Critics claim that the collect-at-all-costs mentality places a high emphasis on traffic ticket revenue and is most likely to hurt minority defendants who fail to pay speeding tickets, while leaving more serious offenders roaming the streets. Former Las Vegas Marshal Richard Kilgore said the court rewards officers who bring in the most money and offers additional training and promotions to marshals who “negotiate court-ordered bail amounts with scofflaws in the field.” Those who do not, he said, find themselves out of luck. “Officers like myself would get denied training, get stuck in court more,” Kil­gore added. “That’s where I thought (marshals) were supposed to be. I’ve always thought that we’re not there to generate revenue, we’re there to enforce court orders and uphold the decorum of the court.” Another critic, Court Administrator Dana Hlavac, added, “I’m not going to force people to pay money they can’t pay just so we can keep running our business,” he added. Records obtained by the Las Vegas Review-Journal via Nevada’s public records law display that the Las Vegas Municipal Court collected nearly $130 million — 89 percent of its total revenue — from traffic violations over the past five years. The majority of that was taken in by speeding tickets or other moving violations.   Do you have a Las Vegas Traffic Ticket you would like reduced to no points, no school, no traffic school?  Call today for a Free Consultation at (702)...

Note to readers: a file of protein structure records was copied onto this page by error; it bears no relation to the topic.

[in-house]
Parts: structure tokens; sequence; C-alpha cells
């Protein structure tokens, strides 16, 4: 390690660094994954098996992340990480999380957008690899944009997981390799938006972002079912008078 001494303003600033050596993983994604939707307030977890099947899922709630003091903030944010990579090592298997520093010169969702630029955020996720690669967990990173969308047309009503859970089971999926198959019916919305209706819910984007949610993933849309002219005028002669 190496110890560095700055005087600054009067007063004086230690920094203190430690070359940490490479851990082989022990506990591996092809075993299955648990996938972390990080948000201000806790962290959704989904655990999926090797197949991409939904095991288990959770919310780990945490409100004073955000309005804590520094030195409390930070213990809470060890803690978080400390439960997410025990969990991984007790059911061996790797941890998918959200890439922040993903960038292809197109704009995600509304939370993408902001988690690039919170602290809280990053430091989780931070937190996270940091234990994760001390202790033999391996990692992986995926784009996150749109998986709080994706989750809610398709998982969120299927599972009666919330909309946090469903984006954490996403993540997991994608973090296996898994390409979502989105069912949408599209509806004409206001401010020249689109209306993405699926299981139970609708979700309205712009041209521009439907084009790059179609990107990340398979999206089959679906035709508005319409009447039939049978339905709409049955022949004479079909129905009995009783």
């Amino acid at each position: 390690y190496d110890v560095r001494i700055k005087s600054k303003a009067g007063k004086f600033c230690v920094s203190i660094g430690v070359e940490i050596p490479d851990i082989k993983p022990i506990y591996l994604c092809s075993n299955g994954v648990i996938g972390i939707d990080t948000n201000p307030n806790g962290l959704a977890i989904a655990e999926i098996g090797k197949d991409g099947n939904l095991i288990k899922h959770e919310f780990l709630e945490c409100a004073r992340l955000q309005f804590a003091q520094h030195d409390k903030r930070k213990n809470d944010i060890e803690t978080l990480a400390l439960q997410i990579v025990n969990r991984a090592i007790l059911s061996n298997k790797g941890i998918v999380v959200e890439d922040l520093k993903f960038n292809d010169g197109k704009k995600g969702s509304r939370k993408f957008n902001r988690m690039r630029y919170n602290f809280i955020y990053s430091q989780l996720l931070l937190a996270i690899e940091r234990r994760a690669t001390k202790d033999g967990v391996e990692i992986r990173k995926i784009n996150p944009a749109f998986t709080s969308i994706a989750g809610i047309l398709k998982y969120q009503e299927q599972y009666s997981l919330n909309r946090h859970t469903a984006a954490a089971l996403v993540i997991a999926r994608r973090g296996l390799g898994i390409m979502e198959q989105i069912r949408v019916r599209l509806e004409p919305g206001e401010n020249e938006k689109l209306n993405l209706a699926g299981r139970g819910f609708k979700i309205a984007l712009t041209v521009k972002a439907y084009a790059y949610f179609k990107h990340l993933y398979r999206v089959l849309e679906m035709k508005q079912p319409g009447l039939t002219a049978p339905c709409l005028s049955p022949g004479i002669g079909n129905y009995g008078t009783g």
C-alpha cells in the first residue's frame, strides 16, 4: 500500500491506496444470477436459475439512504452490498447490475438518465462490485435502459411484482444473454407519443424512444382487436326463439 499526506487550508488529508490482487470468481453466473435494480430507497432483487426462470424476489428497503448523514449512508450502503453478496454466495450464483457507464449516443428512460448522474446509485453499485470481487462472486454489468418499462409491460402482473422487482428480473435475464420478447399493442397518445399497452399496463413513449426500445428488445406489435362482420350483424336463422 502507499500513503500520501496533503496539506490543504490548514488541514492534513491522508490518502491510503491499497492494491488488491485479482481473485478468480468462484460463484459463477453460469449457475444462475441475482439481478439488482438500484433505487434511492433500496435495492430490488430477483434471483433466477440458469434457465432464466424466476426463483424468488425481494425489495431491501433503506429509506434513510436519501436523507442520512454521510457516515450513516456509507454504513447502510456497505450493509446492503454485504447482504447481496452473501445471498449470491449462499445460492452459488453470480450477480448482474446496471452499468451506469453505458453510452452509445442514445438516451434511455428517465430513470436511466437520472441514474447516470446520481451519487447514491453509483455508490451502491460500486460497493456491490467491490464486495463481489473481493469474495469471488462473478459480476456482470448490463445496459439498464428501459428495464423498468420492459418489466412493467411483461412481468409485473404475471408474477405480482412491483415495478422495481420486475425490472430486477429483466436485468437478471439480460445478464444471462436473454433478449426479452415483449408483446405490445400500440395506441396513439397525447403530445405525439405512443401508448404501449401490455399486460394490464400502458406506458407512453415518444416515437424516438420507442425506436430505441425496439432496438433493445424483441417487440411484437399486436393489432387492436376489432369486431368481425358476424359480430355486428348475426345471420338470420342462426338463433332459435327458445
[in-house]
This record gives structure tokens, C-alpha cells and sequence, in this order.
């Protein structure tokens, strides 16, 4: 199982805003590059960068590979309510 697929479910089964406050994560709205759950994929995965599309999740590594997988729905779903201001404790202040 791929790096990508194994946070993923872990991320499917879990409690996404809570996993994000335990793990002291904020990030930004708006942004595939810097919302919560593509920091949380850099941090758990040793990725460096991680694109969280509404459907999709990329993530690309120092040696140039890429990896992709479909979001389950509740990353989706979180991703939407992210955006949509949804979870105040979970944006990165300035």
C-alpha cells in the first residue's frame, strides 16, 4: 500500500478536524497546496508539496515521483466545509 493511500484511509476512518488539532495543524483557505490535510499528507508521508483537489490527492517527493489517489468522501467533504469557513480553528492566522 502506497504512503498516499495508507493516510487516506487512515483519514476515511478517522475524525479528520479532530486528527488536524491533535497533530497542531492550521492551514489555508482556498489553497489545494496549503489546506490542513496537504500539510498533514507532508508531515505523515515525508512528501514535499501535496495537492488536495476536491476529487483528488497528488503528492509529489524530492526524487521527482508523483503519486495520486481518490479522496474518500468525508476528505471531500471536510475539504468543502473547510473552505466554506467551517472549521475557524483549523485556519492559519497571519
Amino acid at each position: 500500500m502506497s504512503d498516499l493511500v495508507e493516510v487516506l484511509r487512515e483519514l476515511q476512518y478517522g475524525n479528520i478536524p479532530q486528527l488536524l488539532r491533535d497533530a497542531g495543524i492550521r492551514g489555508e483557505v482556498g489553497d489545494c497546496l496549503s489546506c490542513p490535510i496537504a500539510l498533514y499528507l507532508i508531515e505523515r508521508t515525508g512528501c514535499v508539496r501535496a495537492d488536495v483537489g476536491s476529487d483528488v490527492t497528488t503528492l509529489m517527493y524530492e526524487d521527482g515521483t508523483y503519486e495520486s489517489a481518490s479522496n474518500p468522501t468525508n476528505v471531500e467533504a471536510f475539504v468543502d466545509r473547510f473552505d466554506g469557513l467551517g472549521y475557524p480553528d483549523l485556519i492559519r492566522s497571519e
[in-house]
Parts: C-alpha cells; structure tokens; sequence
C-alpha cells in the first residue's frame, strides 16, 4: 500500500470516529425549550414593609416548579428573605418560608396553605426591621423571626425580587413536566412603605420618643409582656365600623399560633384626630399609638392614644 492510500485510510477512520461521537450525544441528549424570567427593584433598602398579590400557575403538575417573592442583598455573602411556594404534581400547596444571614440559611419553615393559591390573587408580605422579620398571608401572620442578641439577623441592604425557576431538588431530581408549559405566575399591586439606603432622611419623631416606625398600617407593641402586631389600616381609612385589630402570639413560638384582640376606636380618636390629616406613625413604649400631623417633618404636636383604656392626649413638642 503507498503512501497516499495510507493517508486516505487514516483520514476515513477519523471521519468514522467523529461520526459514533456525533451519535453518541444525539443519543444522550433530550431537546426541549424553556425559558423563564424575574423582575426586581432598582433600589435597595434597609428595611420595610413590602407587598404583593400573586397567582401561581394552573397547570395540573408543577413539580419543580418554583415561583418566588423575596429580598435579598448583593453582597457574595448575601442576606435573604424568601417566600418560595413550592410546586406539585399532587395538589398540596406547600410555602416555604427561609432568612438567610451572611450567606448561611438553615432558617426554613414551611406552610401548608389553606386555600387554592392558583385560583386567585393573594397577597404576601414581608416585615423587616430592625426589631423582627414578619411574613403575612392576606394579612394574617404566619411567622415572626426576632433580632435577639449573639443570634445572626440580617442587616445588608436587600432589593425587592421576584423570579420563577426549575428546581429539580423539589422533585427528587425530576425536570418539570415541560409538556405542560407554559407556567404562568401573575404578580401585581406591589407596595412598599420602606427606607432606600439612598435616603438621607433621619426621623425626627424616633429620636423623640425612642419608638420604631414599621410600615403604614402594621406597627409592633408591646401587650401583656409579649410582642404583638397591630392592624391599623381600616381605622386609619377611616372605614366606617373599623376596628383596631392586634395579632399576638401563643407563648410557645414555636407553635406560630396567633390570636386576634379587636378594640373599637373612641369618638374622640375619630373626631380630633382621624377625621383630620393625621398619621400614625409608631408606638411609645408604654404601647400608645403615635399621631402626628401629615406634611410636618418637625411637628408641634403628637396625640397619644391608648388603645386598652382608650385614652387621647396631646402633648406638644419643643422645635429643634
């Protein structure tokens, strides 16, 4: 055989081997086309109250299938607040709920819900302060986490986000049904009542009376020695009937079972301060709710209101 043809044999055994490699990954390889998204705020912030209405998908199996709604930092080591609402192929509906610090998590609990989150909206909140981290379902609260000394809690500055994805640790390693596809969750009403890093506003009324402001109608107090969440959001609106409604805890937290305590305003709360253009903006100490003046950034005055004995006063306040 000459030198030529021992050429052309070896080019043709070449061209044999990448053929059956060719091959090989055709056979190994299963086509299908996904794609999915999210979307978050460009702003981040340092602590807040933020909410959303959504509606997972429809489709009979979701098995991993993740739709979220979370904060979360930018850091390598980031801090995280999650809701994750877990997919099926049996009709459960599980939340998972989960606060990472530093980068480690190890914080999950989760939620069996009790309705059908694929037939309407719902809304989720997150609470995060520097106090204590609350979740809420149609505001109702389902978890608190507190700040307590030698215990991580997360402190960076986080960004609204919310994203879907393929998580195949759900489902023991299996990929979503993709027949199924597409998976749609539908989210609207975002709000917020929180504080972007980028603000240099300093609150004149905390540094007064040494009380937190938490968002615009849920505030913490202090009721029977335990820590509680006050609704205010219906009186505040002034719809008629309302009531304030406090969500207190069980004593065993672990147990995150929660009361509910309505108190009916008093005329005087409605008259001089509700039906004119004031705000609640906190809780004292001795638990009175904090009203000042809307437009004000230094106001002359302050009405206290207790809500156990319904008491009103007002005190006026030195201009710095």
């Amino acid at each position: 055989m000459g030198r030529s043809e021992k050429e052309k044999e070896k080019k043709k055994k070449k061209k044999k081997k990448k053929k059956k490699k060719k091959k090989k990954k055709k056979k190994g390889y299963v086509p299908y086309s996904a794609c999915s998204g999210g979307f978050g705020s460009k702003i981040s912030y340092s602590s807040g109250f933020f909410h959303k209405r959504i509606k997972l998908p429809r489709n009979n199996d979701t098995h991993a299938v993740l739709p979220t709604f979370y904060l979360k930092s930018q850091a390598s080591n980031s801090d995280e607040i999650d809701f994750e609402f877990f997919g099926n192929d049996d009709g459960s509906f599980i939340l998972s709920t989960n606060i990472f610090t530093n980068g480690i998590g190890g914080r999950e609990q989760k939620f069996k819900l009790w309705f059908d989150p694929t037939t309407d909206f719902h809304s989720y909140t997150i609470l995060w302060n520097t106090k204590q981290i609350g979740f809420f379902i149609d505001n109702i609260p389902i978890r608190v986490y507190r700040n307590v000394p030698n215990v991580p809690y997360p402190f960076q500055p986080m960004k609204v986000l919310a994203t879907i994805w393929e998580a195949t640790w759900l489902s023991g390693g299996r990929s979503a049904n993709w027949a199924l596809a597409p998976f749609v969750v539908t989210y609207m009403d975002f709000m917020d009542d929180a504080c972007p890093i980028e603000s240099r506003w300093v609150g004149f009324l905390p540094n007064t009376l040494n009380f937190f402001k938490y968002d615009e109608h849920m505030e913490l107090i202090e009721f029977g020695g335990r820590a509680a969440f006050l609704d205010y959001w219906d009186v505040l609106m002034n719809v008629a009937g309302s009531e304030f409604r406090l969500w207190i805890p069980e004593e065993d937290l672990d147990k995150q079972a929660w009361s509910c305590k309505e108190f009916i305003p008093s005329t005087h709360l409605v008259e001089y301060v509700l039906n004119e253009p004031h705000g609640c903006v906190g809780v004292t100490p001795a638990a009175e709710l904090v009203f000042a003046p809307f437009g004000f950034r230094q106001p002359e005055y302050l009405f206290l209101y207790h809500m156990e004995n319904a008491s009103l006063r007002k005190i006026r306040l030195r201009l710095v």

Tips For Fighting A Traffic Ticket

Everyone hates traffic tickets! If you’re a driver, they’re part of everyday life — especially at the end of the month or around the holidays when cops need to fill their quotas. Chances are that at some point your going to have to deal with an officer and a resulting traffic ticket. While we don’t appprove unsafe driving, we do believe that there are ways to make sure a mistake on the road doesn’t lead to financial hardship or time lost. Below are some tips on how to first and foremost avoid getting a traffic ticket and then what to do if you get one. If You Get Pulled Over… Be polite It may be a routine traffic stop to you, but the officer doesn’t know how dangerous the situation might be. So, when he pulls you over, keep in mind that he’s looking at it as a tense situation. If you’re rude, you’ll only make it worse and lessen your chances of getting out of the traffic ticket. Be polite; roll down your window and turn off your radio. If you smoke, put out the cigarette. All of these things are common courtesy and they all communicate something to the officer: You care enough to give him your undivided attention. Chatting on your cell phone or insisting that he hurry up is a guaranteed way to land yourself a ticket. Be Respectful and Don’t talk too much The more you talk, the more he can use against you in court. That doesn’t mean you have to be completely quiet. BE AWARE: Sometimes officers will let you think you’re...